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I bought a motion detector light a few weeks ago. It worked great out of the box, but now its sensitivity has lowered a lot. You need to be really close to it for it to detect motion.

I tried cleaning dust, but it was not dirty.

Is there way to make it more sensitive? If I remove that white plastic that covers the light sensor, will the sensitivity improve?

I know it might make inside electronics dirty, but I don't care about that I can just clean sensor every week.

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    What kind of motion sensor is this, an outdoor security light, or one for a light switch? Is there an adjustment for sensitivity? What's the ambient temperature, has that changed in the past few weeks, and is the sun hitting the sensor directly? – BMitch Sep 29 '13 at 11:07
  • Do you have the instruction manual for this light? Typically these lights have some sensitivity adjustment available on them. If not, return it and buy one that does. – Tom Swifty Sep 30 '13 at 17:17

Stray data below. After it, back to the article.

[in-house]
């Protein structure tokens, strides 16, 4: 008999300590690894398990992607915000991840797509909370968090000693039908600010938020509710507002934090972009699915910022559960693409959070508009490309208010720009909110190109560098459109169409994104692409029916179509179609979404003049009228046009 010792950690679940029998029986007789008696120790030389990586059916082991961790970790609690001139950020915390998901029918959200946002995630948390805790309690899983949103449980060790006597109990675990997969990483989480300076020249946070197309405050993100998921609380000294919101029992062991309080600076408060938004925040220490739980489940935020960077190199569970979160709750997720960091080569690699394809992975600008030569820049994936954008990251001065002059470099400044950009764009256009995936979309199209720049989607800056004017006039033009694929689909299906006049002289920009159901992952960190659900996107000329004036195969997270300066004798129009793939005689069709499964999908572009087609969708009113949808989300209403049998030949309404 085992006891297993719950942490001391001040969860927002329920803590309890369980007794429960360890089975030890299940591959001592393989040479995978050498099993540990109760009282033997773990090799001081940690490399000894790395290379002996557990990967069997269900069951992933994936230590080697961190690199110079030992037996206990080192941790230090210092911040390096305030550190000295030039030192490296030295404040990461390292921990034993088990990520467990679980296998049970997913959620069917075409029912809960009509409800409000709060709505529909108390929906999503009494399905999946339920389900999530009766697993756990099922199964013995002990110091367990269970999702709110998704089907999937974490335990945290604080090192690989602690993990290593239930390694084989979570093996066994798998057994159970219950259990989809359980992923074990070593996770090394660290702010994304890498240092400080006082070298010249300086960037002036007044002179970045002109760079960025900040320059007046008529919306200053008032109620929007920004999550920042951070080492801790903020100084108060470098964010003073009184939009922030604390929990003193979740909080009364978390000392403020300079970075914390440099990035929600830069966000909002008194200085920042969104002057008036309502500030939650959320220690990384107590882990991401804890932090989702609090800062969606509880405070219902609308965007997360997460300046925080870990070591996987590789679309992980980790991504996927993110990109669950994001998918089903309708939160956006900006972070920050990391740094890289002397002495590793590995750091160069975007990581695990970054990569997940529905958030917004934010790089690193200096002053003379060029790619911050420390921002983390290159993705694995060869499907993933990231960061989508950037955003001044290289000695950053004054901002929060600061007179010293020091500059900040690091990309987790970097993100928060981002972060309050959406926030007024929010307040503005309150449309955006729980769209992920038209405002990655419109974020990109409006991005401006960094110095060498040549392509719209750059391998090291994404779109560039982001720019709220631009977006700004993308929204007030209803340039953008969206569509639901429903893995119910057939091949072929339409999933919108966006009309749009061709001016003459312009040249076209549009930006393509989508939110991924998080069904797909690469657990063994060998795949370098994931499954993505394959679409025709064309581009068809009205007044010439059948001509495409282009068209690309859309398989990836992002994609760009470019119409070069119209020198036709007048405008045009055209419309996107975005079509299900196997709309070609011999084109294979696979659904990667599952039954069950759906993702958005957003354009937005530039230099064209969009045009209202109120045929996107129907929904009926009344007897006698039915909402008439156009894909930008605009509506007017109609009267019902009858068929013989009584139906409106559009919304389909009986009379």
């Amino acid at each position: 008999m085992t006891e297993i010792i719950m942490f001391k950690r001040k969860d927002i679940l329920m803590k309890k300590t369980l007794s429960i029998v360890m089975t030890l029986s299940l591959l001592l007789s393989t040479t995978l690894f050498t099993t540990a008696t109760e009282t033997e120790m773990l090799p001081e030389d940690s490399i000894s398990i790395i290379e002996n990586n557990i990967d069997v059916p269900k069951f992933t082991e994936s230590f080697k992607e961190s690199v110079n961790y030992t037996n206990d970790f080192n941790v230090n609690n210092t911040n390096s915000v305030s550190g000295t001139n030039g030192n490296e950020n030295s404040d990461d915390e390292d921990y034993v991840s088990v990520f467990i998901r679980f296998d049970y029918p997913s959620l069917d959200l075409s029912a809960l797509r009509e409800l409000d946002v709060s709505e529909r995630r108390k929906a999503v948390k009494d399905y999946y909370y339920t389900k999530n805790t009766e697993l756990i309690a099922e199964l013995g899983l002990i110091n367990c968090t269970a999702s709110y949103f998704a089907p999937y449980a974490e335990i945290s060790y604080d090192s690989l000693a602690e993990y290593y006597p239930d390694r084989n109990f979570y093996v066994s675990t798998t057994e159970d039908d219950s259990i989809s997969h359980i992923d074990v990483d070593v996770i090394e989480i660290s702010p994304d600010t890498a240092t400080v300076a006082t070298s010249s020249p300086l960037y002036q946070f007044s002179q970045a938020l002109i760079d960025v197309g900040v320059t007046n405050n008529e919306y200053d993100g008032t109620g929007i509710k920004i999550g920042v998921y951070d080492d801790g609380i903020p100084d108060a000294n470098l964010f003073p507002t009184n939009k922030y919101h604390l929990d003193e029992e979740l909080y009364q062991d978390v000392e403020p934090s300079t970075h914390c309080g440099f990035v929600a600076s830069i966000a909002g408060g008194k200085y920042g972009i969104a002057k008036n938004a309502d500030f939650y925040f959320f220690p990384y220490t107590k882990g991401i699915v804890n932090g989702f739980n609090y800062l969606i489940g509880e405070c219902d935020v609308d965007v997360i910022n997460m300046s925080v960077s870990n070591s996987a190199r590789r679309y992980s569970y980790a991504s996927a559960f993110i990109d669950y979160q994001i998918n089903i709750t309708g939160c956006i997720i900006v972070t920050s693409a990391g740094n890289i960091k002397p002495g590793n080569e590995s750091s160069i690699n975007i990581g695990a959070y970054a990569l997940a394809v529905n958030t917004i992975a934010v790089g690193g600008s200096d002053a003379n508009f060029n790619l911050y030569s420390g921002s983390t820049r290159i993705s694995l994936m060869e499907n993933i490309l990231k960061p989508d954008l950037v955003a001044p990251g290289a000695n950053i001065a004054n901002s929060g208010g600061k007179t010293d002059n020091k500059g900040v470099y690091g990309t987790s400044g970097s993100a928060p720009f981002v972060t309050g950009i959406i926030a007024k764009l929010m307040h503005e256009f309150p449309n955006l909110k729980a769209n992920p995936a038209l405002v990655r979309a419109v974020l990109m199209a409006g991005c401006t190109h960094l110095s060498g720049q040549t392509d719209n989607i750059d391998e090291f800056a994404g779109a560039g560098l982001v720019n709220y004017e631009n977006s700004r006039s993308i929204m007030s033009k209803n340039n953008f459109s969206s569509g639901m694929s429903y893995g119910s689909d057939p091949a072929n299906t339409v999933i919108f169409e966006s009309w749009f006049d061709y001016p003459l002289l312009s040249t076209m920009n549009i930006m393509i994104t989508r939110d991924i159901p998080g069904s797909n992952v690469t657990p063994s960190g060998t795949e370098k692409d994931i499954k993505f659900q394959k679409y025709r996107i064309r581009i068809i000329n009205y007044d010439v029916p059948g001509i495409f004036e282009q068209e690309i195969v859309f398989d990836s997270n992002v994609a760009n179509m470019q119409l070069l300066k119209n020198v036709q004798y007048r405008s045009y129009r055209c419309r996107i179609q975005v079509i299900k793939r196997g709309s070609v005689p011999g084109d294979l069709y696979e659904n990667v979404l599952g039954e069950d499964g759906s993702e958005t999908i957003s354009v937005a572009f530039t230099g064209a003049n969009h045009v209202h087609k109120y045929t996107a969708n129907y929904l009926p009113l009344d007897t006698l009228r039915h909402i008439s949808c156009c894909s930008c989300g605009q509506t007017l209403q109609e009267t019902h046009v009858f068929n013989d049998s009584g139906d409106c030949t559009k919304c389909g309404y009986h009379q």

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Removing the white plastic that covers the light sensor will make the PIR/motion sensor less sensitive/effective. The cover is actually a Fresnel lens, it has a pattern that scatters light in different directions, increasing sensitivity dramatically (e.g. when light passes through a part of the cover that is 0.5mm away from where it was before, it is sent into a different direction, making it appear as if it has moved more than it has).

I would suggest cleaning or replacing the cover (especially if it is old and has become damaged/dull/dirty). Some PIR sensors also have a dial to turn up or down sensitivity.

I know this is an old question, but it may help others.

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The sensitivity of the PIR (Passive Infra Red) Motion sensor depends on the ambient temperature as well as any dust deposited on the surface of the Fresnel lens. If you live in moderate climate zones, a normal PIR sensor may detect a human up to ten feet or even more. On the other hand if your ambient temperature is 30 degree C or higher, the sensitivity drops in direct proportion to the temperature. Thus in tropical climate zones where the ambient temperature is above 35 degree C, the detection range comes down to less than 5 feet.

Some dust particles lodged on the face of the lens block the PIR sensor which affects the range drastically.

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